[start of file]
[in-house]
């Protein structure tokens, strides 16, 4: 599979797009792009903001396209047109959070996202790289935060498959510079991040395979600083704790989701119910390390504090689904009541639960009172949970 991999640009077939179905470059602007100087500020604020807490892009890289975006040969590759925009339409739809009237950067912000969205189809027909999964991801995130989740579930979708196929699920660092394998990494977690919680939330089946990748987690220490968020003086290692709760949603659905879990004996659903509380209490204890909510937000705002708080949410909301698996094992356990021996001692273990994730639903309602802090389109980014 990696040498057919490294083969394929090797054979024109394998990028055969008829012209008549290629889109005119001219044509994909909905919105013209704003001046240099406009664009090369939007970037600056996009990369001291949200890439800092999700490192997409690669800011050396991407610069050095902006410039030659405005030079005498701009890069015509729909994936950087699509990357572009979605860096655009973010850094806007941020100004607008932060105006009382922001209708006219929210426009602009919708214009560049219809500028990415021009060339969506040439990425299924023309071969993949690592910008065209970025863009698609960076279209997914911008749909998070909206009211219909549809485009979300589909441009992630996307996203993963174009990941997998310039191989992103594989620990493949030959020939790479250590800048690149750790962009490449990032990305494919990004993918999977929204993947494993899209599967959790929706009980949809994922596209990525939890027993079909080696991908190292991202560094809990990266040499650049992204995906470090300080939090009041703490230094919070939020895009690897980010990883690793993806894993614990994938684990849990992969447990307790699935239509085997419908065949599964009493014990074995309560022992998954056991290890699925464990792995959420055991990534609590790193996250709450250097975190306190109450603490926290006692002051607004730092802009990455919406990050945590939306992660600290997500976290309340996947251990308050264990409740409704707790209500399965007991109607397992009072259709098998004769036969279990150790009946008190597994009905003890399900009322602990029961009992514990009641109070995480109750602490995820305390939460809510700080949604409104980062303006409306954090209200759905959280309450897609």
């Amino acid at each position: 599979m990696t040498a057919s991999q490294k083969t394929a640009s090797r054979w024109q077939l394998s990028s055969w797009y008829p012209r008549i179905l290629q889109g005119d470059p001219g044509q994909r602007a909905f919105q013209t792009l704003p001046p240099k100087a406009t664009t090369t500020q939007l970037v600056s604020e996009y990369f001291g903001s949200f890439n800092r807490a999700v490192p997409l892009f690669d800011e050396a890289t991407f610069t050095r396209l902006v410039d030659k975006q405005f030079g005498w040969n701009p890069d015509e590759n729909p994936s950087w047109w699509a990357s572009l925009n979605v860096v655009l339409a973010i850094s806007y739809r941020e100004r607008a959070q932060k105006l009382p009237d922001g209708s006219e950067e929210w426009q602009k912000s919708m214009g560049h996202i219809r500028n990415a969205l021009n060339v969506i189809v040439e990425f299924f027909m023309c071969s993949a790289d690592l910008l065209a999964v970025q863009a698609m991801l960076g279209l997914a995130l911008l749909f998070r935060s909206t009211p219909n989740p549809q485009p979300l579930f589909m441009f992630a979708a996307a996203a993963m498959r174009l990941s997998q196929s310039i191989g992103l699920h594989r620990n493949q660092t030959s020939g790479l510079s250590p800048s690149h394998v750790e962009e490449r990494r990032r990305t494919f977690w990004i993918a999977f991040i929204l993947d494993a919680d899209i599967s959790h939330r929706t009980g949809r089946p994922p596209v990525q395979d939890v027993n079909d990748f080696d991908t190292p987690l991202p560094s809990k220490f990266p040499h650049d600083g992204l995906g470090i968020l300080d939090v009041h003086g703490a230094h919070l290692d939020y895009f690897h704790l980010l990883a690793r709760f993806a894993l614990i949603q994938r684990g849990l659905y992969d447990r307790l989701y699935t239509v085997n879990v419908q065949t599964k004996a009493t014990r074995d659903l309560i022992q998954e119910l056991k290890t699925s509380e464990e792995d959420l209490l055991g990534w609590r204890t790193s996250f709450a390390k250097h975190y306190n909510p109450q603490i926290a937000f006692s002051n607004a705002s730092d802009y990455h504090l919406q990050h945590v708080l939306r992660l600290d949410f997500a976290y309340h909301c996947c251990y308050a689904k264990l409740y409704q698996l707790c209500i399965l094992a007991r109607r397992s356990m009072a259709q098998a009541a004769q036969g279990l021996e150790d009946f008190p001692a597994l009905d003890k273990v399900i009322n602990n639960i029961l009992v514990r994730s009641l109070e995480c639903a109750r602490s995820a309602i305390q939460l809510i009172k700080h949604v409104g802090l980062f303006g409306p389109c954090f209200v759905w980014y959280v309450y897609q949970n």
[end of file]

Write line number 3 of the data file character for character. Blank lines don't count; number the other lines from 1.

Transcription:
């Amino acid at each position: 599979m990696t040498a057919s991999q490294k083969t394929a640009s090797r054979w024109q077939l394998s990028s055969w797009y008829p012209r008549i179905l290629q889109g005119d470059p001219g044509q994909r602007a909905f919105q013209t792009l704003p001046p240099k100087a406009t664009t090369t500020q939007l970037v600056s604020e996009y990369f001291g903001s949200f890439n800092r807490a999700v490192p997409l892009f690669d800011e050396a890289t991407f610069t050095r396209l902006v410039d030659k975006q405005f030079g005498w040969n701009p890069d015509e590759n729909p994936s950087w047109w699509a990357s572009l925009n979605v860096v655009l339409a973010i850094s806007y739809r941020e100004r607008a959070q932060k105006l009382p009237d922001g209708s006219e950067e929210w426009q602009k912000s919708m214009g560049h996202i219809r500028n990415a969205l021009n060339v969506i189809v040439e990425f299924f027909m023309c071969s993949a790289d690592l910008l065209a999964v970025q863009a698609m991801l960076g279209l997914a995130l911008l749909f998070r935060s909206t009211p219909n989740p549809q485009p979300l579930f589909m441009f992630a979708a996307a996203a993963m498959r174009l990941s997998q196929s310039i191989g992103l699920h594989r620990n493949q660092t030959s020939g790479l510079s250590p800048s690149h394998v750790e962009e490449r990494r990032r990305t494919f977690w990004i993918a999977f991040i929204l993947d494993a919680d899209i599967s959790h939330r929706t009980g949809r089946p994922p596209v990525q395979d939890v027993n079909d990748f080696d991908t190292p987690l991202p560094s809990k220490f990266p040499h650049d600083g992204l995906g470090i968020l300080d939090v009041h003086g703490a230094h919070l290692d939020y895009f690897h704790l980010l990883a690793r709760f993806a894993l614990i949603q994938r684990g849990l659905y992969d447990r307790l989701y699935t239509v085997n879990v419908q065949t599964k004996a009493t014990r074995d659903l309560i022992q998954e119910l056991k290890t699925s509380e464990e792995d959420l209490l055991g990534w609590r204890t790193s996250f709450a390390k250097h975190y306190n909510p109450q603490i926290a937000f006692s002051n607004a705002s730092d802009y990455h504090l919406q990050h945590v708080l939306r992660l600290d949410f997500a976290y309340h909301c996947c251990y308050a689904k264990l409740y409704q698996l707790c209500i399965l094992a007991r109607r397992s356990m009072a259709q098998a009541a004769q036969g279990l021996e150790d009946f008190p001692a597994l009905d003890k273990v399900i009322n602990n639960i029961l009992v514990r994730s009641l109070e995480c639903a109750r602490s995820a309602i305390q939460l809510i009172k700080h949604v409104g802090l980062f303006g409306p389109c954090f209200v759905w980014y959280v309450y897609q949970n």